Allowing for reporting delays

In a previous blog I outlined my six-month rule of thumb for discarding mortality experience affected by reporting delays. However, this can be awkward where there is a hard limit on how far back the experience data goes. For example, when a pension scheme switches administrator, or an insurer migrates business from one system to another, past mortality data is usually the first casualty. For example, I vividly remember starting a new job as head of mortality, only to discover that there was only 18 months of experience data available — a new annuity administration had gone into production, and nobody had thought to keep the experience data from the old system. I wish I could say that this situation was unique, but seventeen years of consulting tell me that it is not.

So what can an actuary do when discarding OBNR-affected data is an unaffordable luxury? Angus outlined one solution with a multi-state model. However, such models require secondary information on reporting delays, which is seldom available (so seldom in fact that I've never it seen in those seventeen years of consulting). An alternative approach is to define the OBNR-affected mortality hazard, \(\mu^{OBNR}_{x,y}\), as follows:

\[\mu^{OBNR}_{x,y} = \mu^*_{x,y}\rho(u_1-y,\lambda_1)\qquad (1)\]

where \(\mu^*_{x,y}\) is the underlying mortality at age \(x\) at time \(y\) that we are really interested in. \(u_1\) is the time of the data extract, say the day after the last date of death in the experience data. \(\rho(s,\lambda_1)\) is the allowance for the OBNR effect — \(s>0\) is the time until the extract date, and \(\lambda_1\) is a decay parameter that controls how quickly the OBNR effect falls from 1 to zero. Some example OBNR functions are given below and plotted in Figure 1:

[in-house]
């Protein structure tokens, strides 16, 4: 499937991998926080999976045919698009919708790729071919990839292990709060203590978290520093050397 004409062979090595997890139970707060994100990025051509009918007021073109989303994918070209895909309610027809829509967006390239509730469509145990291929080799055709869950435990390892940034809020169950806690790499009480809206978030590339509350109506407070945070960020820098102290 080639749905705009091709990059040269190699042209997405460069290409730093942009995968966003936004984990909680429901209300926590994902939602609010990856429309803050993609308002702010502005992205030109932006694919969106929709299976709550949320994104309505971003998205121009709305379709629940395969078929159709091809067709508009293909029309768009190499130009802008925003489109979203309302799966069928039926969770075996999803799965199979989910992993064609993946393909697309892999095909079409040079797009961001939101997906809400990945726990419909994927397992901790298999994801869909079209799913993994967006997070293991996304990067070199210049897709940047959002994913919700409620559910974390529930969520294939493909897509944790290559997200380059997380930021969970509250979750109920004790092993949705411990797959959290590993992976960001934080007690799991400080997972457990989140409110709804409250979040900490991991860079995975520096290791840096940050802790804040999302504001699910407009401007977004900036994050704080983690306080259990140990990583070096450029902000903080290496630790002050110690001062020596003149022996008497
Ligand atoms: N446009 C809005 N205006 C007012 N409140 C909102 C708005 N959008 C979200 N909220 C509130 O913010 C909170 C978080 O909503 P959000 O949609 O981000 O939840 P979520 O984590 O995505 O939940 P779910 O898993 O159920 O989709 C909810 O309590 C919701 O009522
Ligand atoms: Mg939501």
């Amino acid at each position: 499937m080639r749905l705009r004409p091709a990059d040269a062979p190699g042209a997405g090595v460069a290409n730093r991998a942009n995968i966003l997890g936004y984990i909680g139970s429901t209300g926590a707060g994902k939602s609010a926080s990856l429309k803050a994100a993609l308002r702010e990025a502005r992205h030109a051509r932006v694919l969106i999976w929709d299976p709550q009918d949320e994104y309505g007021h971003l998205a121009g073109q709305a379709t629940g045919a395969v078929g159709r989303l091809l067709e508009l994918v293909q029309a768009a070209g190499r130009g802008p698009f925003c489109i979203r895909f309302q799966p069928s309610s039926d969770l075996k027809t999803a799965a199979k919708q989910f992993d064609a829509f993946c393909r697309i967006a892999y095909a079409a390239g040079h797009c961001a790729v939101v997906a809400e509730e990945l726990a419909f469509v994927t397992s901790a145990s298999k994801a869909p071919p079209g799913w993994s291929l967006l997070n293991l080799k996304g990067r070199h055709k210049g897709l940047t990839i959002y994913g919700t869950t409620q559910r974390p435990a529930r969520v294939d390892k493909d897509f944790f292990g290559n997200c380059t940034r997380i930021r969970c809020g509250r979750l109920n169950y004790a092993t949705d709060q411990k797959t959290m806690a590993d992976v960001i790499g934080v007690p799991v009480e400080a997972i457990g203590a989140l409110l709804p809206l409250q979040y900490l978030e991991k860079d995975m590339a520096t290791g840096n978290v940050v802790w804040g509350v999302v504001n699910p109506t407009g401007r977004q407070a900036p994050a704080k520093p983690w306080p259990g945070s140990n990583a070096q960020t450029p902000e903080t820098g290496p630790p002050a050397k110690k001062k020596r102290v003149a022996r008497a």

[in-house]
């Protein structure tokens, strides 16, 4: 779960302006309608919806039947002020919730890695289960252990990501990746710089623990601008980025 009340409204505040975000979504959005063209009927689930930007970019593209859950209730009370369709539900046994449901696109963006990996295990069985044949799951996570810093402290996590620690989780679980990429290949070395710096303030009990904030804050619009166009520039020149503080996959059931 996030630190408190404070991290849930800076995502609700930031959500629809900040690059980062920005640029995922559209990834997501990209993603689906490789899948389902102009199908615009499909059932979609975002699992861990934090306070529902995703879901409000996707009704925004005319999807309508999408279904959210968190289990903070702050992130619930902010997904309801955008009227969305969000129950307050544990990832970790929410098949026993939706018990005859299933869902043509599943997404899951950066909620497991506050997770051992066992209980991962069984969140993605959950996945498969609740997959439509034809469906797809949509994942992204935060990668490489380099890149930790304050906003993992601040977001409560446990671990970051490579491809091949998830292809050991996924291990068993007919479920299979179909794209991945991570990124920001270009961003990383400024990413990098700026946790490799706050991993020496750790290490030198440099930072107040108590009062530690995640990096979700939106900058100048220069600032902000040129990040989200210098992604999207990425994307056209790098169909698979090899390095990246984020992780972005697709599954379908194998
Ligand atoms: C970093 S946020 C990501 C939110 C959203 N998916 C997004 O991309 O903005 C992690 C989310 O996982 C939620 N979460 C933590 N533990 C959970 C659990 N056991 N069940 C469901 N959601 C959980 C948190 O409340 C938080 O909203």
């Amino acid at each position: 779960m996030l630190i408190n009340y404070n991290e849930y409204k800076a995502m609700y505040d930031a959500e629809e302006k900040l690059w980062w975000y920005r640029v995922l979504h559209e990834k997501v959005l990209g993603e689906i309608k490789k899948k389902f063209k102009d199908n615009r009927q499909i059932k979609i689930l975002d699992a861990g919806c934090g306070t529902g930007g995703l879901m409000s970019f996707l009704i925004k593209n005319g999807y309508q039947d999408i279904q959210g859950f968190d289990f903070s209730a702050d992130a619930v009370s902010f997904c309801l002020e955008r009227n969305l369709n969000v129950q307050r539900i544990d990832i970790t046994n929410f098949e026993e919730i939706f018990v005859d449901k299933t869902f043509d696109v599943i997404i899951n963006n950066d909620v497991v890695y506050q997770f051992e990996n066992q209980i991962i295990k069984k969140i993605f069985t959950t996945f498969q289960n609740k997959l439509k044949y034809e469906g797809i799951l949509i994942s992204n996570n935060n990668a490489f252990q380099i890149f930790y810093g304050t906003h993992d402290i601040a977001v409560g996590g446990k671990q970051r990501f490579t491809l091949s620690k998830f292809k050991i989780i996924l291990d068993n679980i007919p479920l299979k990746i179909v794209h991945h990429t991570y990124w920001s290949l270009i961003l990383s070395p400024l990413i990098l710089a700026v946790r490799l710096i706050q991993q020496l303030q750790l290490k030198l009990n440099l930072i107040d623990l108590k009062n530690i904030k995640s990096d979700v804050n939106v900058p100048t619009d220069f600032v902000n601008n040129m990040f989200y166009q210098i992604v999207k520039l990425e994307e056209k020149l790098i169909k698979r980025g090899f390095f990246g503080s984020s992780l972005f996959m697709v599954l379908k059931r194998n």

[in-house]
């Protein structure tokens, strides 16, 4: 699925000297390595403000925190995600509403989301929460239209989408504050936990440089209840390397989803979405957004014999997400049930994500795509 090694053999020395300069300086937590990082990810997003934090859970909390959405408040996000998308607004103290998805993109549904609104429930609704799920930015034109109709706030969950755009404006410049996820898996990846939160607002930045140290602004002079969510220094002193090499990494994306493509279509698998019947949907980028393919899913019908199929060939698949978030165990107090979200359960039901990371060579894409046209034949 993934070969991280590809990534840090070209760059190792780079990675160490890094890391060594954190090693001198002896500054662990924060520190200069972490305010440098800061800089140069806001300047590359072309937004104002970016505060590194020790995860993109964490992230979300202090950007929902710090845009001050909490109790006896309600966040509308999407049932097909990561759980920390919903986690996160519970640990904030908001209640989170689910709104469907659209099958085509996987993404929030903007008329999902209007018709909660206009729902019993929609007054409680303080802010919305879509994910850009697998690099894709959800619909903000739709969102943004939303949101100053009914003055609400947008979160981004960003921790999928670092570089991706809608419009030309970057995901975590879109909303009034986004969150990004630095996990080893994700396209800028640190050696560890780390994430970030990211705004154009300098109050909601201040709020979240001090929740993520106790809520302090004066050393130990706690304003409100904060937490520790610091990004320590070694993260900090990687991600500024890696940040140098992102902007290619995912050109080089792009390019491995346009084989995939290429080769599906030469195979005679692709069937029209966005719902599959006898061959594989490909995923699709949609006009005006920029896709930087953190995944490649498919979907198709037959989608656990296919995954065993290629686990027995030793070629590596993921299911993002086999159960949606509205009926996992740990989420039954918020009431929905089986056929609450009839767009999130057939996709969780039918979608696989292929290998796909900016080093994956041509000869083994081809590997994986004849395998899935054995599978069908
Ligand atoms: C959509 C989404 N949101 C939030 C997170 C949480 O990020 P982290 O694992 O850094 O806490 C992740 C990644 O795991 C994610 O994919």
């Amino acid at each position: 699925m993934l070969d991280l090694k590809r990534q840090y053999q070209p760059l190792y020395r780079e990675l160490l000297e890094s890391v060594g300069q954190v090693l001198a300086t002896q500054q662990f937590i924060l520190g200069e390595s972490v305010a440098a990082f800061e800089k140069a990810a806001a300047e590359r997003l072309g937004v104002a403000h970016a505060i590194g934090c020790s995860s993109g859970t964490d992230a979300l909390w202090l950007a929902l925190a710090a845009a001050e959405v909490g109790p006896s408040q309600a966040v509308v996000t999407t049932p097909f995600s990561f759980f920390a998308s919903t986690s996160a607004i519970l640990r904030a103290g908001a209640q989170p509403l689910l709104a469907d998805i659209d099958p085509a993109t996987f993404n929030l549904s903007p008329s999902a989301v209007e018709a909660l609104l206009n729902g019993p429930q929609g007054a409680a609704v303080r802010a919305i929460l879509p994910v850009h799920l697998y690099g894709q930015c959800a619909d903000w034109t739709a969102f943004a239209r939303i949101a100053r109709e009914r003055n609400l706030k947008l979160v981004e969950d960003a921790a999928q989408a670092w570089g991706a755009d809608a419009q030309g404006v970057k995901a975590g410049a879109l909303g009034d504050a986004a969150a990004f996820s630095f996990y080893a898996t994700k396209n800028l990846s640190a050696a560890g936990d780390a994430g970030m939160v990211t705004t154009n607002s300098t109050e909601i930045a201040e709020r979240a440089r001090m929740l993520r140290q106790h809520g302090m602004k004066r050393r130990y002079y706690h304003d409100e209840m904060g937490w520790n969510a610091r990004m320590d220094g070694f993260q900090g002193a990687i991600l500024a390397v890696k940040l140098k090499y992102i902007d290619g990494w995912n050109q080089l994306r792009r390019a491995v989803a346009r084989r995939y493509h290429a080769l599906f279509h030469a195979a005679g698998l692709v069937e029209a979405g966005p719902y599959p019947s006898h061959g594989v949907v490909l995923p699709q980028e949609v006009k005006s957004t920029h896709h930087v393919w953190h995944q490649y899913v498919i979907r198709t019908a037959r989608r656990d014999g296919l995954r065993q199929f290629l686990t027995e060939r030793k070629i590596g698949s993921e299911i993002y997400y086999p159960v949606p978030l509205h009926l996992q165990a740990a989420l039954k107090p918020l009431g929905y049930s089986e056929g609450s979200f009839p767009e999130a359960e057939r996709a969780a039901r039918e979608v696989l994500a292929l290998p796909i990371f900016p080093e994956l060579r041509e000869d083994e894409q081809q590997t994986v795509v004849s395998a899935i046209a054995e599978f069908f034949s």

\begin{eqnarray*}{\rm Logistic} &:& se^{\lambda_1}\\{\rm Exponential} &:& 1-\exp\left(-se^{\lambda_1}\right)\\{\rm Inverse\ tangent} &:& \frac{2}{\pi}\tan^{-1}(se^{\lambda_1})\\{\rm Gaussian} &:& 2\Phi\left(se^{\lambda_1}\right)-1\\{\rm Inverse\ exponential} &:& 2\left(1+\exp\left(-se^{\lambda_1}\right)\right)^{-1}-1\\{\rm Squared\ exponential} &:& 1-\exp\left(-s^2e^{\lambda_1}\right)\end{eqnarray*}

Figure 1. OBNR functions with \(\lambda_1=2\). Source: Richards (2021). Note that the horizontal axis is reversed.

Figure 1

Figure 1 shows that the OBNR functions vary in the degree to which they decay from close to 1 down to zero. We can therefore fit our mortality models using \(\mu^{OBNR}_{x,y}\) to allow for the OBNR effect; \(\lambda_1\) will be estimated along with the other parameters. In the same way that we select risk factors using an information criterion like the AIC, we can try the various OBNR functions above to see which one of them fits best.

The left panel of Figure 2 shows the monthly deviance residuals in a model for the mortality of annuitants in France. The large negative residuals on the right are the consequence of unreported deaths in the months leading up to the extract date. The right panel of Figure 2 shows the monthly deviance residuals for the same model including a Gaussian OBNR term (with \(\lambda_1=1.32332\)). The disappearance of the large negative residuals shows that the impact of OBNR has been removed, meaning that the rest of the model's parameters are no longer affected and all the experience data can be used to calibrate the model.

Figure 2. Monthly deviance residuals for model without OBNR allowance (left panel) and with OBNR allowance (right panel). Source: Richards (2021).

Figure 2

The interesting aspect of Figure 2 is that OBNR has been allowed for with a single data extract and without any secondary data on the history of reporting delays. We note in passing that the model for \(\mu^*_{x,y}\) should contain both a time trend and a seasonal effect to avoid confounding with the OBNR effect. Nevertheless, adding an OBNR term to a model allows the analyst to make the most of all available experience data.


Richards, S. J. (2021) Mortality shocks and reporting delays in portfolio data, Longevitas working paper.

Written by: Stephen Richards
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OBNR models in Longevitas

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